After the war, when TV got going again, mass-production demanded simpler and cheaper designs. All the valve heaters in series and a half-wave rectifier for the DC HT, and flyback-derived EHT for the CRT. The chassis was connected to one side of the mains, and as long as that side was the neutral one, to answer your question, these chassis would have, effectively zero voltage difference from earth, but woe betide the service person or meddler if the plug was wrongly wired, or, if two-pin, reversed, or live and neutral reversed in the house wiring.

This carried on until the 1970s or so, when some color/colour sets had power supplies using a bridge rectifier, with the chassis always at half mains voltage, whichever way around the plug was wired.

Service people in the era, and hobbyists restoring them now, tend to use a double-wound isolation transformer between the AC supply and the set. People getting these sets generally think about replacing lots of capacitors (and they know which ones they are) before even applying power, and sometimes they use a variac between the AC and the isolation transformer primary and bring the voltage up gradually, watching for smoke or signs of life.

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  • \$\begingroup\$ Thanks. This was the mid to late 70s so maybe some of the sets I encountered had full wave rectifiers, I remember being very cautious about touching the chassis. I think that some had solid state rectifiers even though they still used valves. (It is so long ago then I cannot be sure of any details.) We did have a 1:1 isolating transformer to slightly improve some safety. It is hard today to imagine a teacher leaving kids alone to play with such stuff. \$\endgroup\$ – badjohn Feb 3 '20 at 21:22
  • \$\begingroup\$ I remember the series valve heaters. The valve code had a prefix indicating series or parallel and the current or voltage. If my memory is right E was 6V parallel heater and P was a series heater but I forget the current. \$\endgroup\$ – badjohn Feb 3 '20 at 21:25
  • \$\begingroup\$ For valves intended for series heater chains, the U prefix (e.g. UL84) was the most common UK type, 100 mA, and P (e.g. PL84) was 300 mA. \$\endgroup\$ – Michael Harvey Feb 3 '20 at 21:40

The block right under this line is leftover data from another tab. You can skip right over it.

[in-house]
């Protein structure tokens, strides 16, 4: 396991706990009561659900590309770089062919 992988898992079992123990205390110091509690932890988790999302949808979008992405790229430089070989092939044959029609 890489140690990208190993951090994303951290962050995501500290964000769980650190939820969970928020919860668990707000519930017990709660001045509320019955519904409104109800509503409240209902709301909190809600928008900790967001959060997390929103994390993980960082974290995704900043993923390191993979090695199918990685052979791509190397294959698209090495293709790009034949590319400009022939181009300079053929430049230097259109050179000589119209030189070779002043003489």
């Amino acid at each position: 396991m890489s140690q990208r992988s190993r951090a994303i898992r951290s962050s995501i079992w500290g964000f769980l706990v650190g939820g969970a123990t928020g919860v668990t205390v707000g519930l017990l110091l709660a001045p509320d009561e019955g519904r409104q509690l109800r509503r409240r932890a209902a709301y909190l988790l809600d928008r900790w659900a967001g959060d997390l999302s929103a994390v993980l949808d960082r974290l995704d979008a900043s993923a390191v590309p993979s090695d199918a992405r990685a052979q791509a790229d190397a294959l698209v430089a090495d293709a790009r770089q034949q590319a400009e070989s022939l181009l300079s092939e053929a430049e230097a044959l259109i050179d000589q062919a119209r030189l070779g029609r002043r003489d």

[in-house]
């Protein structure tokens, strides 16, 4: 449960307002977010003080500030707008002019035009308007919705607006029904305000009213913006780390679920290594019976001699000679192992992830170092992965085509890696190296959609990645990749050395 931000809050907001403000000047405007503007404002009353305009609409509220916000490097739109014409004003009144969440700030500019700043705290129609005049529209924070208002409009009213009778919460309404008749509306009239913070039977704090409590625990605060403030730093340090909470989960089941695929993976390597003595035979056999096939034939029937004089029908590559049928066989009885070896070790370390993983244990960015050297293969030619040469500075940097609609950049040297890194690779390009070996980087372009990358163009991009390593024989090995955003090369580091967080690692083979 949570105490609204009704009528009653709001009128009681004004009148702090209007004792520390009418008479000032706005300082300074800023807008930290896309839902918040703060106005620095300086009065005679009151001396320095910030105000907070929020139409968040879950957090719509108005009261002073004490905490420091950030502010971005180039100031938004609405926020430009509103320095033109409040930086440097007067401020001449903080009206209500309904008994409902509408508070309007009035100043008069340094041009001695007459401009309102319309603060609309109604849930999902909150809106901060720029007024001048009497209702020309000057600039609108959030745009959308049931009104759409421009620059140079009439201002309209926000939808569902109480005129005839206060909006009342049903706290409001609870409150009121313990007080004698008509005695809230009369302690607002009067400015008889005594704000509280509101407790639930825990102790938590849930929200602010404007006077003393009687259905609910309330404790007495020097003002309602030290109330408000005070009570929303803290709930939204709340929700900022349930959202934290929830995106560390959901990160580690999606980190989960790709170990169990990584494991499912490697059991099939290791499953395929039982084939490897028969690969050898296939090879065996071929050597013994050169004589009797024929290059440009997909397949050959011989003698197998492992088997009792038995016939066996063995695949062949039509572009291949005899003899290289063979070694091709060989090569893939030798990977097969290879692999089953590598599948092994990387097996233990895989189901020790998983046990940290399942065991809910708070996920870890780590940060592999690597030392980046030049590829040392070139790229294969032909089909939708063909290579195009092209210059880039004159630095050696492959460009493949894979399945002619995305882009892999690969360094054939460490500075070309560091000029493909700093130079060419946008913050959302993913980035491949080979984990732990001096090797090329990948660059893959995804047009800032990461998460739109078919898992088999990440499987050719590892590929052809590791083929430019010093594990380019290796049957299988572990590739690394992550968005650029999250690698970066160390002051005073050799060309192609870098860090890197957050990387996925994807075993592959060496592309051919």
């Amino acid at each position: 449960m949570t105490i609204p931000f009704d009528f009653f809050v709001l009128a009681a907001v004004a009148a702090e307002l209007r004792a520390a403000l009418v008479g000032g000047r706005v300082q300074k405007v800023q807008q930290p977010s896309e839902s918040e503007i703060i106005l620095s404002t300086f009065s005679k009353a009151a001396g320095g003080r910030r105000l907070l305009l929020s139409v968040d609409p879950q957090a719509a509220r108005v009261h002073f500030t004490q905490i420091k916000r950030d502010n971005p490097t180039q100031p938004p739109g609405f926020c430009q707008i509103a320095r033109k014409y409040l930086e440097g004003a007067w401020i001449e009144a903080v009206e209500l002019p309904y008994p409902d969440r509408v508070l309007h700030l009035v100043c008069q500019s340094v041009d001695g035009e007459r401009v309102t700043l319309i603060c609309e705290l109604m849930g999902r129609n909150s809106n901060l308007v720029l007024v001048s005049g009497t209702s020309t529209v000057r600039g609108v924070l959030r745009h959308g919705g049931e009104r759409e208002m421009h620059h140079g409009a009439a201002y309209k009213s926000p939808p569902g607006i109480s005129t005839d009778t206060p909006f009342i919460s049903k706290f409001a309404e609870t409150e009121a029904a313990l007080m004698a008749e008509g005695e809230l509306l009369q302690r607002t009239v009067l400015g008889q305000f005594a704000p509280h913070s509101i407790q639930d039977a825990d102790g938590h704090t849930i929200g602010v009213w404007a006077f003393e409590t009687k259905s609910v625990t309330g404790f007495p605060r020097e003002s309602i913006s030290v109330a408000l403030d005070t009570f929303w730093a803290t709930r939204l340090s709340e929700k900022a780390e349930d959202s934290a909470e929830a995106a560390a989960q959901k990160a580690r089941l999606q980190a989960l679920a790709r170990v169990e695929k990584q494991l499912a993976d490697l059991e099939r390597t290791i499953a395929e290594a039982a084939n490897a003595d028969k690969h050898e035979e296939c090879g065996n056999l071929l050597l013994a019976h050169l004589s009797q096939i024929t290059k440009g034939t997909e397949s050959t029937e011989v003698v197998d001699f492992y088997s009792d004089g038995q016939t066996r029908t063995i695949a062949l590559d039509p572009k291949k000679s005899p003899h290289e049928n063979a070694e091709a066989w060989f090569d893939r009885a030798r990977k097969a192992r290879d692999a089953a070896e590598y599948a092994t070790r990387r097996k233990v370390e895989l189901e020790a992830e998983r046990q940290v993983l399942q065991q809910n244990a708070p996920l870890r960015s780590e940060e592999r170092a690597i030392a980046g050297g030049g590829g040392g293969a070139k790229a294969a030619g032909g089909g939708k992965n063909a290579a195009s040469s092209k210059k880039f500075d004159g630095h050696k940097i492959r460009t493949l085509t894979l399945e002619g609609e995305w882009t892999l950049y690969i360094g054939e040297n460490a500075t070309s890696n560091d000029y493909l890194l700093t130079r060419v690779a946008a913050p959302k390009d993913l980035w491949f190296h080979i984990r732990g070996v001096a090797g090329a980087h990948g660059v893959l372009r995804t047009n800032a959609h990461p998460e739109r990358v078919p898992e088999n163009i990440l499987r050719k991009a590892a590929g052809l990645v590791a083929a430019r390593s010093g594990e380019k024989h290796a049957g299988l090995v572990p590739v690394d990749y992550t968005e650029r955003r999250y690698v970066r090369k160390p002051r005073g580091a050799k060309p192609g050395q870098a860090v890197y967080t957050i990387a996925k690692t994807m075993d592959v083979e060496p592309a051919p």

• \$\begingroup\$ So, it seems that my P memory was correct but I don't remember U. I remember numbers such as PCL35 which was a combined triode / pentode. I also remember an ECC33 which was a 6V double tirode. (Numbers to be trusted even less than the letters.) \$\endgroup\$ – badjohn Feb 3 '20 at 21:48
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    \$\begingroup\$ My first experience of valves was old 4 valve (octal) superhet radios which you could get for nothing, or next to, in the 60s. Standard layout was ECH35 triode-hexode (local oscillator + mixer), EF35 pentode (IF amplifier) EBC33 double-diode-triode (AGC rectifier + AF detector + audio amplifier, the triode grid connection was a top cap) EL33 (AF power output) and typically a GZ34 (full wave HT rectifier, not counted as an 'active' valve) The first three of these typically had a red coating of metallic paint for screening, which could flake off, causing instability if it was the EF35. \$\endgroup\$ – Michael Harvey Feb 3 '20 at 22:41
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The video circuits will not provide a good picture, if B+ has lots of ripple.

Assume 20 volts drop across rectifier vacuum diode: 5R3GT used in the bigger sets.

I'd assume 340 -20 == 320 volts for B+, which sounds about right.

If 10 triode functions at 10mA each, that's 100mA. Running 10mA and 10K ohm Rplate and Ctotal per node of 10pF gets you 100 nanosecond timeconstant (about right for video) and maximum plate delta_v of 100 volts (a good Z-axis swing to turn off the gun; and healthy pulses with which to synchronize the vertical and horizontal PLLs)

Using I = C * dV/dT and 120Hz, you need 8,333uF filtering for 1volt ripple.

At 10 volts and 0.1amps, you'd need a mere 80 uF total on your most sensitive B+.

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  • \$\begingroup\$ Thanks. That detail is interesting and is the answer to a probable follow up question but here I am just asking about the potential of the chassis with respect to ground. In other words, how much it would hurt to touch it. \$\endgroup\$ – badjohn Feb 3 '20 at 17:39
  • \$\begingroup\$ The high-voltage supply was commonly about 200V. Even though it could have been up to 340V it was intentionally dropped to a lower value so that the set could be operated from a variety of different voltage supplies (including 200V DC). \$\endgroup\$ – Kevin White Feb 3 '20 at 18:56